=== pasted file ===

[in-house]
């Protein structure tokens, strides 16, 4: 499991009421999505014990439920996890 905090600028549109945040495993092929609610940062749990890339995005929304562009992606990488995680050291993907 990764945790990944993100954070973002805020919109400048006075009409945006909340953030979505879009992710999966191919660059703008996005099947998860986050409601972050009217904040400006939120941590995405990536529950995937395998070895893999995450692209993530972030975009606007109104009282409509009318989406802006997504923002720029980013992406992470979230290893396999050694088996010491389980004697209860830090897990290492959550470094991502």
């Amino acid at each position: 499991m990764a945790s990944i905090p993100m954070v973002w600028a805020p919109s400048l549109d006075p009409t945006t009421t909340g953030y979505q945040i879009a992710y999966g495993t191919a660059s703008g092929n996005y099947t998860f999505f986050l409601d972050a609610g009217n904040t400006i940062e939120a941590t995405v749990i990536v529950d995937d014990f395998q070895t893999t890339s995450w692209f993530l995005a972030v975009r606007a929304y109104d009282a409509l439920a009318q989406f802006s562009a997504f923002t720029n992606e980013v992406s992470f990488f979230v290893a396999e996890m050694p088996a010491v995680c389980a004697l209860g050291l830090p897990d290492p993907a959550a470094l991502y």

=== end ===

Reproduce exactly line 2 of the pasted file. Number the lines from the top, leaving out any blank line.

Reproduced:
């Protein structure tokens, strides 16, 4: 499991009421999505014990439920996890 905090600028549109945040495993092929609610940062749990890339995005929304562009992606990488995680050291993907 990764945790990944993100954070973002805020919109400048006075009409945006909340953030979505879009992710999966191919660059703008996005099947998860986050409601972050009217904040400006939120941590995405990536529950995937395998070895893999995450692209993530972030975009606007109104009282409509009318989406802006997504923002720029980013992406992470979230290893396999050694088996010491389980004697209860830090897990290492959550470094991502």